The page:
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Friday, November 1, 2013

Cut govt wastage to boost credit ratings instead of pushing GST, says Nurul Izzah

OCTOBER 26, 2013
Lembah Pantai MP Nurul Izzah Anwar said it is only right for the government to
first tackle the many incidences of fiscal mismanagement in its administration
before penalising the rakyat with higher cost of living. — Picture by Choo Choy May

KUALA LUMPUR, Oct 26 — Appeasing credit rating agencies is not a strong reason for the government to impose Goods and Service Tax (GST), as not enough has been done to reduce wastage and plug leakages in the civil service, Lembah Pantai MP Nurul Izzah Anwar said today.

She said it is only right for the government to first tackle the many incidences of fiscal mismanagement in its administration, such as those highlighted by the annual Auditor-General’s (A-G) report, before penalising the rakyat with higher cost of living.

“We’re not exhausting any avenue with regards to wastages, which I think is the first step to be taken by a responsible government,” she said when doorstopped after speaking at the Berhad Investor Day, here.

“I think credit rating agencies are an important determinant for our economy and funding, but at the end of the day it has to be looked at holistically. I think they would also laud the government if it took measures to cut wastages by the ministries,” she added.

Putrajaya came under pressure to address its chronic deficit when ratings firm Fitch downgraded the country’s sovereign debt outlook from “Stable” to “Negative” in July, citing weaker appetite for reforms following Barisan Nasional’s reduced mandate in the 2013 General Election and poor public finances.

Among the key changes demanded by the ratings firm was for a broadening of the country’s tax base such as via the introduction of the GST.

At the same time, Putrajaya came under heavy fire for numerous cases of financial mismanagement and leakages in its various departments and agencies as highlighted by the A-G’s 2012 report, which critics say has never been addressed by the government despite being an annual affair.

Nurul Izzah today argued that the public is not ready to deal with any increase in cost of living that is expected to come with the implementation of GST, in the face of a low pay scale that sees only 14 per cent of working Malaysians paying taxes.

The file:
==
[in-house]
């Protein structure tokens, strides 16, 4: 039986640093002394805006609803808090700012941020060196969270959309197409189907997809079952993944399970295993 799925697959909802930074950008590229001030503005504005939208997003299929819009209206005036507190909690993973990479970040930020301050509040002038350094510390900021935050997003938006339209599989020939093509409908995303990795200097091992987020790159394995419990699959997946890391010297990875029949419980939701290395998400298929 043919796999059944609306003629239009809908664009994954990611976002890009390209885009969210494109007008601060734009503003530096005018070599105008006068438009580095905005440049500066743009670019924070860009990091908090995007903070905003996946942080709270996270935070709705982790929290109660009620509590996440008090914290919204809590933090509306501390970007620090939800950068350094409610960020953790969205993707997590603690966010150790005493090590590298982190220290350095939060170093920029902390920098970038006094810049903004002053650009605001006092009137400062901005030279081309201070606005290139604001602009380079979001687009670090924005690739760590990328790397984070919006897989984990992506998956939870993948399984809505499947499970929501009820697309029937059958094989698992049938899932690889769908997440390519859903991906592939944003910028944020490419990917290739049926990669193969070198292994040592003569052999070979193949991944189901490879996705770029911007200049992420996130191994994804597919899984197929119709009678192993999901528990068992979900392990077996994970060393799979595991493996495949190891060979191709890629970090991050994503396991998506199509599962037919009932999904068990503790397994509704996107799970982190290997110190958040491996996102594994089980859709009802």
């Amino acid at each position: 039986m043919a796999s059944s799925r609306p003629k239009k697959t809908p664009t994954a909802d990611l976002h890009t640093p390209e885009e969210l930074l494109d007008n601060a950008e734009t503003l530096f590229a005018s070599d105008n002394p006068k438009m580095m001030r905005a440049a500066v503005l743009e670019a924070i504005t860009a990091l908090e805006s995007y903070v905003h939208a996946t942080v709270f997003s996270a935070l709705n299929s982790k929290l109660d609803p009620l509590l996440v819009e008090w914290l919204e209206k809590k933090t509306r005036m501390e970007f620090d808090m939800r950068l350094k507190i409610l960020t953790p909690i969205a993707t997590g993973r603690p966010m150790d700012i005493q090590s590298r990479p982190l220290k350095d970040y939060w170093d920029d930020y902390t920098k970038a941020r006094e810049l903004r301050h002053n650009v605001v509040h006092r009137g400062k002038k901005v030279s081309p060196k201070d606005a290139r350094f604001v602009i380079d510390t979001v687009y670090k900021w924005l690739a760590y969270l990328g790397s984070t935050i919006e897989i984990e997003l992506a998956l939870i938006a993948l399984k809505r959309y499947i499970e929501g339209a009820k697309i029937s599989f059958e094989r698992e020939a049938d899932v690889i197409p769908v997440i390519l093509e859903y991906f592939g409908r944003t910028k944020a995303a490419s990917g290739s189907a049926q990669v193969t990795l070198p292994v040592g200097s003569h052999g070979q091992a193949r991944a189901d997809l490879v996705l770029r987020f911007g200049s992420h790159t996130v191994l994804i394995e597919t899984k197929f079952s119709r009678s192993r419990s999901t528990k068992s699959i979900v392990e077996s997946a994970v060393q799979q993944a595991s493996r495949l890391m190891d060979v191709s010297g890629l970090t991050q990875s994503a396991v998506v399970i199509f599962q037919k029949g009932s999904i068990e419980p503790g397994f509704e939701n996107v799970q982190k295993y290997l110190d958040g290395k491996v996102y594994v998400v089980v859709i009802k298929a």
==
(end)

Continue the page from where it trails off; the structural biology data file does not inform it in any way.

The PKR vice-president noted that Pakatan Rakyat are not against using the GST as an instrument to collect revenue for the government, but repeated their position that neither the government nor the public are ready for it at this juncture.

“GST needs a very efficient collection regime. It’s very complex, and you’re talking about the need to pay up and receive payments.

“Looking at the experiences of Australia and Singapore, the property prices will shoot up as well as inflation. I don’t know the actual extent, but it depends on how good the government is at monitoring errant sellers.

“If you’re not good at looking at errant businesses, how do you expect those in Kedah or Kelantan to know what their rights are? Not everyone has the capability. I hope they will have adequate staff to do this, because it’s going to be disastrous,” she said, referring to the need to beef up collecting agencies such as the Inland Revenue Board.

During his Budget speech yesterday, Najib said the time was right to introduce the tax that was first mooted in 2005 and originally scheduled to be implemented in 2007.

The GST Bill was tabled in Parliament for the first reading in 2009 for implementation in late 2011, but was withdrawn during the second reading in 2010 following fierce public resistance.

The GST is a consumption tax, meaning all Malaysians will be taxed according to their level of spending, regardless of income. This differs from income tax that is only applicable after a certain salary level is exceeded.

Malaysia’s proposed GST rate of 6 per cent is the lowest in the region, whereas most countries implement a 10 per cent value added tax (VAT).

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